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After the Fire

It only takes minutes for fire to change everything that was normal in our daily lives. Dealing with the loss of life and partial or complete loss of property can be overwhelming. This information is designed to help you sort out the confusion and start rebuilding. Many details need to be dealt with. Use the resources on this page to aid you in determining your course of action. You can survive the overpowering effects of fire and take back control.

The Spring Lake Park/Blaine/Mounds View Fire Department hopes to aid you in dealing with any frustration and confusion caused by the fire. You may call upon us at any time to assist you in sorting out all the details. Some of the basics; emergency housing, utility shut off, recommendations for scene safety and property recovery may have initially been covered with you at the time of the fire. Included on this page are agencies and referral contact numbers to support you while you experience and deal with the long-range effects of the fire.

Remember that fire affects everyone in the family and surrounding community. Take care of yourself as well as all family members. Don't hesitate to reach out or accept the help your community can provide. Whether support comes from family, clergy, work, friends, insurance or support agencies, accept whatever help is appropriate and right for you. Most references you need are right here at your fingertips. Use this information to your best advantage. You can put the pieces together and reclaim order in your life after the fire.

Prioritizing the First 24 Hours

  • Anyone experiencing medical complications should receive care as soon as possible. Take them to the nearest hospital or emergency care facility indicated by any medical coverage provider you may have.
  • Do not enter the damaged site until it's been declared safe and you have received permission to do so.
  • Don't attempt to salvage food, beverages or medicine that's been exposed. Check with your doctor before taking any medication - severe heat can change the composition of medication.
  • Securing the site may include arrangements to board up openings. Your insurance agent/company may be able to provide referrals for help.
  • Your local disaster relief service like American Red Cross or Salvation Army can help with a variety of services from temporary housing and food to assisting with eyeglasses, medicine, clothing and other necessary items.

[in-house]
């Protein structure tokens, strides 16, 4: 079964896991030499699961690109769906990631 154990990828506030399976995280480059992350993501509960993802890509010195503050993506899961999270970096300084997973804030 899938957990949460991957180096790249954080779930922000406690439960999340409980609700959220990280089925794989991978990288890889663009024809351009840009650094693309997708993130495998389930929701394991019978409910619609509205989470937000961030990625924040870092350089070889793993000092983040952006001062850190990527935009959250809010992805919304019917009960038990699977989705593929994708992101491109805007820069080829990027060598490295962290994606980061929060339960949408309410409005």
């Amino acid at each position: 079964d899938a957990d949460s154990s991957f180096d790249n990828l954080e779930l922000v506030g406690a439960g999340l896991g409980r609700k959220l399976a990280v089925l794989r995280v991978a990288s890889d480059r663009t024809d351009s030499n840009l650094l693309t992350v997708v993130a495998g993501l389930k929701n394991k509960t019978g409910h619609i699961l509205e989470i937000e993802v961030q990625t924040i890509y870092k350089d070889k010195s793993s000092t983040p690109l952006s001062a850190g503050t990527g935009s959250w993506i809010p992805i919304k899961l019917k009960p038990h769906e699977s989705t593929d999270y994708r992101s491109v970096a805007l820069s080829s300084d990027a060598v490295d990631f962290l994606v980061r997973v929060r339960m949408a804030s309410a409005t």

• Your local police department can provide extra patrol of the property. Provide them with a telephone number you can be contacted at.
  • Restoration Services can be provided by companies that specialize in restoration of fire damaged structures - including securing the site against further damage. Check the yellow pages under construction or restoration companies. Make sure you know who will be responsible for the cost. Request cost estimates and check references before employing any company. (Some of the services they may also provide include: estimating for and repair of structural damage, packing, transporting and storing of property and repaired items, information on cleaning or repair subcontractors.)
  • Utilities - water, electricity, and natural gas will normally be declared safe to use by the fire department before they leave the site or disconnected. Make sure the proper utility companies have been notified. (Never attempt to turn utilities back on by yourself.)
  • Emergency housing may not always include provision for pets. If a relative, neighbor or friend can't accommodate your pet, contact your local animal shelter or veterinarian for suggestions.
  • Keep receipts on all items you may have to purchase. You may qualify for special casualty loss on your income tax. Remember to keep a detailed inventory. Don't throw away damaged goods until it's completed and you have determined whether the property can be salvaged or is a loss.
  • Keep a list of any property you remove from the site.